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and east-west avenues. Unlike the Chinese, the Japanese never constructed walled cities; and although the population of Nara probably
reached two hundred thousand in the eighth century, making it Japan’s
first truly urban center, contemporar y accounts describe it as a city of
open spaces with many fields interspersed among the buildings.
The orderliness of the original plan for Nara paralleled the balanced
arrangement of the governmental offices and boards elaborated in the
Taihò Code, and reflected the fundamental Chinese taste for symmetry
in such matters. Some have speculated that the Japanese, on the other
hand, inherently prefer asymmetry. In any case, just as they ultimately The Introduction of Buddhism 35 Fig. 15 Attendant bodhisattva: detail of fresco in the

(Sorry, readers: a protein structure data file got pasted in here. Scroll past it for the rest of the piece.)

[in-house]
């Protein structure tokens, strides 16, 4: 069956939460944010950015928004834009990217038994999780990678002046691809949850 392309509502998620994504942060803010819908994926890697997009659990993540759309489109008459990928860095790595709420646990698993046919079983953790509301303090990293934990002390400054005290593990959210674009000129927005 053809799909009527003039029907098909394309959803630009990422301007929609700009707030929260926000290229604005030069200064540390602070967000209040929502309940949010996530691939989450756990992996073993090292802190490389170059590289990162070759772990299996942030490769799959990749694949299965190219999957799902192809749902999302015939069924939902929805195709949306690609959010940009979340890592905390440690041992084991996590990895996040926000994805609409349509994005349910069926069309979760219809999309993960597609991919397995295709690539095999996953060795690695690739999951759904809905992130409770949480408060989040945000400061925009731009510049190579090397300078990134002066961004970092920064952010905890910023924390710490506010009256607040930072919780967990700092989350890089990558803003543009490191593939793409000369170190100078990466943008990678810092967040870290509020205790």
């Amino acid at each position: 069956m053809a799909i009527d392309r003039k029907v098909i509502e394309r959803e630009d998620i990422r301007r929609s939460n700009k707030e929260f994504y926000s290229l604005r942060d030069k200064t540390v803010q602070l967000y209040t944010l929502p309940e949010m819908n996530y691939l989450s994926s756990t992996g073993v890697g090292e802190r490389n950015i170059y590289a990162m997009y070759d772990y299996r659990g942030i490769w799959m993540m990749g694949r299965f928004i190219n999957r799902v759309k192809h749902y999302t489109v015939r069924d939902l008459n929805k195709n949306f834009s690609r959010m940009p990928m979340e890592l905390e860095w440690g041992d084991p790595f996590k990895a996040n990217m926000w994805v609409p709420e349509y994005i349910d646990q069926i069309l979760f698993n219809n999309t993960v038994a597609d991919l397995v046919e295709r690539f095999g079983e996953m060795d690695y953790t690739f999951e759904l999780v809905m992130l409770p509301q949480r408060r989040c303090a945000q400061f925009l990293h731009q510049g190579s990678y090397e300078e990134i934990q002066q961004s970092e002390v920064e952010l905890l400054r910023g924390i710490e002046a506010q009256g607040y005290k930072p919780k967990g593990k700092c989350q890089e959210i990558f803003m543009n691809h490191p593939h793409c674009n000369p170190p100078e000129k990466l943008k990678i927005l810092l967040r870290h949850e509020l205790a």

Golden Hall of the Hòryûji Temple (Asuka-en) deviated from China’s form of a balanced bureaucracy, the Japanese also
failed to develop Nara as planned. The present city lies almost entirely in
the northeastern suburbs of the eighth-century plan, and only recently
placed markers enable us to see where the palace enclosure and other
important sites of the original Nara were located. Kyoto, which became
the seat of the court in 794 after its move from Nara, was also laid out
symmetrically like Ch’ang-an; and it too spread erratically, primarily into
the northeastern suburbs. But, whereas Kyoto was often devastated by
warfare and other disasters during the medieval period and has few
buildings within its city limits that predate the sixteenth century, Nara
has retained substantially intact a number of splendid edifices and their
contents dating from the eighth century.
Even today, the visitor to Nara can recapture much of the splendor of
the brilliant youth of Japanese civilization. Nevertheless, it is difficult, in
view of the later introversion of Japanese society, to envision how extraordinarily cosmopolitan Nara must have been in the eighth century. The
Japanese of the Nara period were the eager pupils of Chinese civiliza- 36 The Introduction of Buddhism tion, and T’ang C...
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- Spring '13